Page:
Friday, October 3, 2008

Executive, a poem by John Betjeman.

It's Friday - poetry day again. One of my favorite English poets, Sir John Betjeman, CBE, was a poet, writer and broadcaster who was born in London in 1906. Although he failed his degree at Oxford University, his early ability in writing poetry and his interest in architecture supported him throughout his life. Starting his career as a journalist, he ended it as British Poet Laureate and a much-loved figure on British television. Betjeman's poetry appealed to a very wide public. He managed to express the thoughts and aspirations of ordinary people while retaining the respect of many of his fellow poets, partly because of the apparently simple traditional forms and rhymes he used (which aren't quite as simple as they seem). He died at his home in Cornwall in 1984. He once said, “I don't think I'm any good. If I thought I was any good, I wouldn't be.”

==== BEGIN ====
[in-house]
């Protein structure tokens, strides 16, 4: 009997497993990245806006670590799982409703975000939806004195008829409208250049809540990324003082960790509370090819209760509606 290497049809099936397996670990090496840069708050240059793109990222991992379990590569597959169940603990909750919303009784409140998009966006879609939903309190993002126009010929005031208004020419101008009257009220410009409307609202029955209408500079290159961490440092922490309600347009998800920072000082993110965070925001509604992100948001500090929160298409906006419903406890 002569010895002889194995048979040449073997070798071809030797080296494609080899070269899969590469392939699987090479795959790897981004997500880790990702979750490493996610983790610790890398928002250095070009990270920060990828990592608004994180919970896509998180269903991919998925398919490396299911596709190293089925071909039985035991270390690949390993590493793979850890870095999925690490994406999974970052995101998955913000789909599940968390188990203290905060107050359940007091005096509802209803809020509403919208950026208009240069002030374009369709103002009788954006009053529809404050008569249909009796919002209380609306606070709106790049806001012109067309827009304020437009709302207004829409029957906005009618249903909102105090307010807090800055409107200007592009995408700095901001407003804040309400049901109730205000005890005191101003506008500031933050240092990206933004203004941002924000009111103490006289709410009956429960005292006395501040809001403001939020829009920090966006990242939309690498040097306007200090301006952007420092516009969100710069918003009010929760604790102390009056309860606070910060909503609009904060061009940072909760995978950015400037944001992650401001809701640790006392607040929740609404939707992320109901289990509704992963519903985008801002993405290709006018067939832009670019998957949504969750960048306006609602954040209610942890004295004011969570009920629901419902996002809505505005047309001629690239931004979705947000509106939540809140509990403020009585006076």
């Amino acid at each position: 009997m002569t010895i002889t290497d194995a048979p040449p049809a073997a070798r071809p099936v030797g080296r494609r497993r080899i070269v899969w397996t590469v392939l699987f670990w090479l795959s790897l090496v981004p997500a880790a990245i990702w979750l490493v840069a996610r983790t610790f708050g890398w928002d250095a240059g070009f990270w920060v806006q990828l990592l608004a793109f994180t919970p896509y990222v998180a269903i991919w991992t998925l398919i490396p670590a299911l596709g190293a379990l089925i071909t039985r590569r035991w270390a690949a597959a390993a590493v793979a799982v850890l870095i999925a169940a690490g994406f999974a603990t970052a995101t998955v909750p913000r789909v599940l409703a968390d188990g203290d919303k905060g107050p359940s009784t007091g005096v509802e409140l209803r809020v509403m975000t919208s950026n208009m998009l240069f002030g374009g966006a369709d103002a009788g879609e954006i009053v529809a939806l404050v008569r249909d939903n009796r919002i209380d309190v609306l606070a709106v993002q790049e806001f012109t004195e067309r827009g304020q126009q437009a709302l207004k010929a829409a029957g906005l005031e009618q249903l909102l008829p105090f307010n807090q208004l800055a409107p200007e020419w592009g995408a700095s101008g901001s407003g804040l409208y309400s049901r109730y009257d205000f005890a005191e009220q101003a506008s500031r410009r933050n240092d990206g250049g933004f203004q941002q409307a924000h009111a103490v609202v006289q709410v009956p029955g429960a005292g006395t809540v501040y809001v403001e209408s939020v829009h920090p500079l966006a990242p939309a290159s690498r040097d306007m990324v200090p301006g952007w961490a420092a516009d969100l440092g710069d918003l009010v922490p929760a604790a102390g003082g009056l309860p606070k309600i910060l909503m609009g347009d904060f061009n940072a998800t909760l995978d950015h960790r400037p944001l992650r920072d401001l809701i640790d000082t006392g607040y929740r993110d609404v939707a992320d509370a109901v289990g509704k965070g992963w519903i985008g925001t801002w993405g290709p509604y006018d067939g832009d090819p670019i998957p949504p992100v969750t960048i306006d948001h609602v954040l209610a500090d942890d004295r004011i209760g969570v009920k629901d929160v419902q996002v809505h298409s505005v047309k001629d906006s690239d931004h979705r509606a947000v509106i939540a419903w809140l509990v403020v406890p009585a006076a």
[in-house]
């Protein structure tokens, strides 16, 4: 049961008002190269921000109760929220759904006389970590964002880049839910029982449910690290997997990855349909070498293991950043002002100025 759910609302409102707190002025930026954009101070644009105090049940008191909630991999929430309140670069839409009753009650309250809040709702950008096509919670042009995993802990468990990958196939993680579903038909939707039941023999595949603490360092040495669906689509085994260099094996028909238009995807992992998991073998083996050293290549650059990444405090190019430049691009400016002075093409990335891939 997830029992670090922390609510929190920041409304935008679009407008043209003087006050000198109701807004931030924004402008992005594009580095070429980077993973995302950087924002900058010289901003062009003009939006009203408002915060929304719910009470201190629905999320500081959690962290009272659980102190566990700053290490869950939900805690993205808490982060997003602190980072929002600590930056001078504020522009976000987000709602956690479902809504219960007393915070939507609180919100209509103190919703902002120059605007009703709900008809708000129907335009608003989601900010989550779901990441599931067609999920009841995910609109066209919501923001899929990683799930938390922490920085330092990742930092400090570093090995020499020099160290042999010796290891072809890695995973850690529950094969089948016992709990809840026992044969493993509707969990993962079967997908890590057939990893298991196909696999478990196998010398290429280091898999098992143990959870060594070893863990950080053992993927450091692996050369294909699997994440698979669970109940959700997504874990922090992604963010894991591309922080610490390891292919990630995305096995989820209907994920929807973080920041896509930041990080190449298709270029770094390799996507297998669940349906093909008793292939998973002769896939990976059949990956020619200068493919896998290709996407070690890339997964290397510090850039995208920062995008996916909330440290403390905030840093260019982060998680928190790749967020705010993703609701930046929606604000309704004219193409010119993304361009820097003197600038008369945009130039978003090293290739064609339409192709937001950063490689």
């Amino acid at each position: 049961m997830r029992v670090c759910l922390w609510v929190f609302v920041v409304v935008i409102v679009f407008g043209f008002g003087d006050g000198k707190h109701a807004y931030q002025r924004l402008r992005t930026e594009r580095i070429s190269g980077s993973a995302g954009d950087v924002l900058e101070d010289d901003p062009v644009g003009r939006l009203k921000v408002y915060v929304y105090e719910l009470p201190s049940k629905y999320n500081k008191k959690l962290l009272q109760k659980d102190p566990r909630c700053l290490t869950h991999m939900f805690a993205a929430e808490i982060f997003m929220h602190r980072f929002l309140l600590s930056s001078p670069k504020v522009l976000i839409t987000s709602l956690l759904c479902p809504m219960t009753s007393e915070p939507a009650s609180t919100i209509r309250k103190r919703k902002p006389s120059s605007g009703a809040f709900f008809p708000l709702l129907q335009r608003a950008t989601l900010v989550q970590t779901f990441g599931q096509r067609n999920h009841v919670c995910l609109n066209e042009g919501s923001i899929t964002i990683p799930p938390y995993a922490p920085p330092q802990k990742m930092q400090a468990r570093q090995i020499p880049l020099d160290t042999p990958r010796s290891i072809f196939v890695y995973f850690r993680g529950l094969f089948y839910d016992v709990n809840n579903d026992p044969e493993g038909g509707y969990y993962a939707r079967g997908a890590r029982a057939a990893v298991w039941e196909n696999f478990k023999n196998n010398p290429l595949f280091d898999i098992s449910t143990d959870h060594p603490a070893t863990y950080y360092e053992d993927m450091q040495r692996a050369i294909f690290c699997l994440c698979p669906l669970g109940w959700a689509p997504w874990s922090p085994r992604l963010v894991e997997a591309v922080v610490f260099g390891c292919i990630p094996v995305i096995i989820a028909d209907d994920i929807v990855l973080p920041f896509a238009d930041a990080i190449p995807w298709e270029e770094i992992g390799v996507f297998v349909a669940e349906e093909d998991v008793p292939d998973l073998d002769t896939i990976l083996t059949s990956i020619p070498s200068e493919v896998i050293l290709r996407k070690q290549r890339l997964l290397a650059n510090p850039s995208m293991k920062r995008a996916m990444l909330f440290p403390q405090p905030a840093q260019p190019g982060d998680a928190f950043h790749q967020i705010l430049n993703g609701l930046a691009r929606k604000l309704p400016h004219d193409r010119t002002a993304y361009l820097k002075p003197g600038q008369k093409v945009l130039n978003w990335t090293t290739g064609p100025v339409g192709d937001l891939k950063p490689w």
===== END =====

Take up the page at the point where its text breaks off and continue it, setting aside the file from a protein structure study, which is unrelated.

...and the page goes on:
Executive, by John Betjeman.

I am a young executive. No cuffs than mine are cleaner;
I have a Slimline briefcase and I use the firm's Cortina.
In every roadside hostelry from here to Burgess Hill
The maitres d'hotel all know me well and let me sign the bill.

You ask me what it is I do? Well actually, you know,
I'm partly a liason man and partly P.R.O.
Essentially I integrate the current export drive
And basically I'm viable from ten o'clock till five.

For vital off-the-record work - that's talking transport-wise -
I've a scarlet Aston-Martin - and does she go? She flies!
Pedestrian and dogs and cats - we mark them down for slaughter.
I also own a speed-boat which has never touched the water.

She's built of fibre-glass of course - I call her 'Mandy Jane'
After a bird I used to know - No soda please, just plain -
And how did I acquire her? Well to tell you about that
And to put you in the picture I must wear my other hat.

I do some mild developing. The sort of place I need
Is a quiet country market town that's rather run to seed.
A luncheon and a drink or two, a little savoir faire -
I fix the Planning Officer, the Town Clerk and the Mayor.

And if some preservationist attempts to interfere
A 'dangerous structure' notice from the Borough Engineer
Will settle any buildings that are standing in our way -
The modern style, sir, with respect, has really come to stay.

1 comment:

cukie6 said...

I don't know where you find such great poems but this one is wonderful!